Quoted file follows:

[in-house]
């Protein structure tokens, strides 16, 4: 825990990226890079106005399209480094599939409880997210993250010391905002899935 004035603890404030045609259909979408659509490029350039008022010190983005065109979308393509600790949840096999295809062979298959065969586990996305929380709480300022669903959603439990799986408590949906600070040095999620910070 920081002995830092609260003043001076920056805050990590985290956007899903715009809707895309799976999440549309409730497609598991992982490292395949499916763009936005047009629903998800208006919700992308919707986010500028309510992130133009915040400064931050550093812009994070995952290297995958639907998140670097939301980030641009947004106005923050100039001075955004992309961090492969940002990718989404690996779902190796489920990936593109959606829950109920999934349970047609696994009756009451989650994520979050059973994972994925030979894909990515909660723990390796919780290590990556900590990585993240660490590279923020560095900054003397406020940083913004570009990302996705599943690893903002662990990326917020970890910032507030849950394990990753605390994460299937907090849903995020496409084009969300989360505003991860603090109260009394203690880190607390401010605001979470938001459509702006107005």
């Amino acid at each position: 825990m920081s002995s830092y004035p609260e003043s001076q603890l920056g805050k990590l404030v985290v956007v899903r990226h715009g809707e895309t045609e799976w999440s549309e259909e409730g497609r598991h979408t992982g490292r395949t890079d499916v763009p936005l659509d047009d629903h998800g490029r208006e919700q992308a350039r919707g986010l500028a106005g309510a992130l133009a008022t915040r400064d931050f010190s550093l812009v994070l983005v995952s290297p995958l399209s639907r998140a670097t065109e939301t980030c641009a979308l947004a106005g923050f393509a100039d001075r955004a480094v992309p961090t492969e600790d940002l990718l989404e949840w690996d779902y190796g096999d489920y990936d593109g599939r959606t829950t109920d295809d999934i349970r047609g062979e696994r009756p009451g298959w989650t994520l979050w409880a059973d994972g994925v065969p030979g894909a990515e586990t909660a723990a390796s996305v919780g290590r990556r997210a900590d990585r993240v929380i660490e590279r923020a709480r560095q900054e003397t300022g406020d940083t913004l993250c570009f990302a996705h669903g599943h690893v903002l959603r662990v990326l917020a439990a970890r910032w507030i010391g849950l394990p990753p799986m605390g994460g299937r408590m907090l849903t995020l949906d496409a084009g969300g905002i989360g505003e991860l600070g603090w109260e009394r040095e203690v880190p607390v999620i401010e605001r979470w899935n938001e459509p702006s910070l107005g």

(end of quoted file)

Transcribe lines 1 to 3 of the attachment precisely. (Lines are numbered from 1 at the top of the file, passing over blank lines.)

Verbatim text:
[in-house]
């Protein structure tokens, strides 16, 4: 825990990226890079106005399209480094599939409880997210993250010391905002899935 004035603890404030045609259909979408659509490029350039008022010190983005065109979308393509600790949840096999295809062979298959065969586990996305929380709480300022669903959603439990799986408590949906600070040095999620910070 920081002995830092609260003043001076920056805050990590985290956007899903715009809707895309799976999440549309409730497609598991992982490292395949499916763009936005047009629903998800208006919700992308919707986010500028309510992130133009915040400064931050550093812009994070995952290297995958639907998140670097939301980030641009947004106005923050100039001075955004992309961090492969940002990718989404690996779902190796489920990936593109959606829950109920999934349970047609696994009756009451989650994520979050059973994972994925030979894909990515909660723990390796919780290590990556900590990585993240660490590279923020560095900054003397406020940083913004570009990302996705599943690893903002662990990326917020970890910032507030849950394990990753605390994460299937907090849903995020496409084009969300989360505003991860603090109260009394203690880190607390401010605001979470938001459509702006107005």
């Amino acid at each position: 825990m920081s002995s830092y004035p609260e003043s001076q603890l920056g805050k990590l404030v985290v956007v899903r990226h715009g809707e895309t045609e799976w999440s549309e259909e409730g497609r598991h979408t992982g490292r395949t890079d499916v763009p936005l659509d047009d629903h998800g490029r208006e919700q992308a350039r919707g986010l500028a106005g309510a992130l133009a008022t915040r400064d931050f010190s550093l812009v994070l983005v995952s290297p995958l399209s639907r998140a670097t065109e939301t980030c641009a979308l947004a106005g923050f393509a100039d001075r955004a480094v992309p961090t492969e600790d940002l990718l989404e949840w690996d779902y190796g096999d489920y990936d593109g599939r959606t829950t109920d295809d999934i349970r047609g062979e696994r009756p009451g298959w989650t994520l979050w409880a059973d994972g994925v065969p030979g894909a990515e586990t909660a723990a390796s996305v919780g290590r990556r997210a900590d990585r993240v929380i660490e590279r923020a709480r560095q900054e003397t300022g406020d940083t913004l993250c570009f990302a996705h669903g599943h690893v903002l959603r662990v990326l917020a439990a970890r910032w507030i010391g849950l394990p990753p799986m605390g994460g299937r408590m907090l849903t995020l949906d496409a084009g969300g905002i989360g505003e991860l600070g603090w109260e009394r040095e203690v880190p607390v999620i401010e605001r979470w899935n938001e459509p702006s910070l107005g």